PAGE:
A Five-Week Midlevel Donor Bootcamp: Make Your Nonprofit’s Midlevel Fundraising Program Great Again | npENGAGE

A 5 Week Mid-Level Donor Boot Camp: Make Your Nonprofit’s Mid-Level Fundraising Program Great Again

By on Aug 22, 2018


Are you suffering from mid-level donor envy? More and more organizations are catching on to the importance of this generous and loyal tier of donors.

For those of you looking to inject some mid-level love into your program, here’s a five-week DIY mid-level bootcamp.

Now drop and give us 20.

Opening Advice: First do no harm.

In the inimitable words of Pema Chodron, start where you are. Do you have a neglected ‘in name only’ program? Do you have no program at all? Wherever you are in this process, don’t panic. And don’t flail. I have a history of doing stuff willy-nilly and it always backfires. So do what I say and not what I do and take a deep breath.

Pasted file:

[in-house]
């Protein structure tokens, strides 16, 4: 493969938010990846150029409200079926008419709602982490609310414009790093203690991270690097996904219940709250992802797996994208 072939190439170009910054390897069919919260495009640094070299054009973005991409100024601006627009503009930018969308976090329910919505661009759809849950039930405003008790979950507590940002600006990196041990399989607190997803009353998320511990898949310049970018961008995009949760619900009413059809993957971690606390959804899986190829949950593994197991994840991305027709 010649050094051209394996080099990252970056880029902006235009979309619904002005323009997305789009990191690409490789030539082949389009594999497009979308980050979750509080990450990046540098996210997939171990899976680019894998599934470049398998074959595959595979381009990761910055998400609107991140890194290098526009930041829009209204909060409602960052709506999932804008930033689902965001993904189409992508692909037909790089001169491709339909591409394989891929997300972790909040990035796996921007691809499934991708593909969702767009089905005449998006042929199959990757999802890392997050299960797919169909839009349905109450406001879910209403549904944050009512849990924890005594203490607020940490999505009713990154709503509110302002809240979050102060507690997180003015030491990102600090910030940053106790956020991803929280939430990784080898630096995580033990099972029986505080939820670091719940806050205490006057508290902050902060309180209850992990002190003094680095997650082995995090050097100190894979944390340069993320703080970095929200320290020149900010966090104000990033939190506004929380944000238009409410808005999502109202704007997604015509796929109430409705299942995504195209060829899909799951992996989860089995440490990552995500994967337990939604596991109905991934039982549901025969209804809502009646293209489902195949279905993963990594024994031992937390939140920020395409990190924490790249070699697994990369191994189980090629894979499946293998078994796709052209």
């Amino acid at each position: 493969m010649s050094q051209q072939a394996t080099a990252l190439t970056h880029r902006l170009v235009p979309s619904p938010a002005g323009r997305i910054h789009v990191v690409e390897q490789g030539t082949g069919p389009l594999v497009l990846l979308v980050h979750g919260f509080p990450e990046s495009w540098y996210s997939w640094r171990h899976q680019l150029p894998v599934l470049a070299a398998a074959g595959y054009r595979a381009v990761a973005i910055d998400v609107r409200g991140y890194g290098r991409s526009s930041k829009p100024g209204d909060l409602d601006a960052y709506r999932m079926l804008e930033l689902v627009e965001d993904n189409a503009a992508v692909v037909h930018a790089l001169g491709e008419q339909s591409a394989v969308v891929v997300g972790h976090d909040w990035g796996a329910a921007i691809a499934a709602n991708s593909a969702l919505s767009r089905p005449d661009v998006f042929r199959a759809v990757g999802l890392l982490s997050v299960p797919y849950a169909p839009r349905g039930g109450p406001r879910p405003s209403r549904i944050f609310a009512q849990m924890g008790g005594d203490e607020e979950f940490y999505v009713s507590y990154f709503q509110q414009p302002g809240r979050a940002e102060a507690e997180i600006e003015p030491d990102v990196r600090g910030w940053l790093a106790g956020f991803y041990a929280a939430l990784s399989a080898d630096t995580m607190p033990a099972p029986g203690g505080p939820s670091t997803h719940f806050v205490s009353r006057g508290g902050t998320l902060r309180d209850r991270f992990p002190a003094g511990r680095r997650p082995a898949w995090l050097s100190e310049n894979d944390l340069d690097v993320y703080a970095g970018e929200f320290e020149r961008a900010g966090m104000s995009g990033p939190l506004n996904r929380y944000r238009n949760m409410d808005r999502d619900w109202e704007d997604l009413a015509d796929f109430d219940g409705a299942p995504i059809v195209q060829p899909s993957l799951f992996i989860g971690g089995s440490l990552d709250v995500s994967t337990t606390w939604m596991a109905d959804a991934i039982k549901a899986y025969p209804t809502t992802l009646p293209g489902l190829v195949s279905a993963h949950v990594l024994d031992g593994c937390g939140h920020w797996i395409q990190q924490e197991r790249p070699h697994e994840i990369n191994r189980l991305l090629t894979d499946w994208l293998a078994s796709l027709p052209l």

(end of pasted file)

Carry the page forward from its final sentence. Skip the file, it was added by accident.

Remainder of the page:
Start out by answering some fundamental questions. Write your answers down.


  • Why are you doing this? How big a priority is this for you?

A program overhaul is going to require time and patience. There’s a good chance the ROI will be worth it, but you need to put in the work. Is this the time to do it?

  • What does success look like?

More money? Better retention? Boost in life-time value? More bequests?

  • Who and what do you need?

Who do you need help from within the organization to get started? What other resources (e.g. consulting money) do you have that you can use?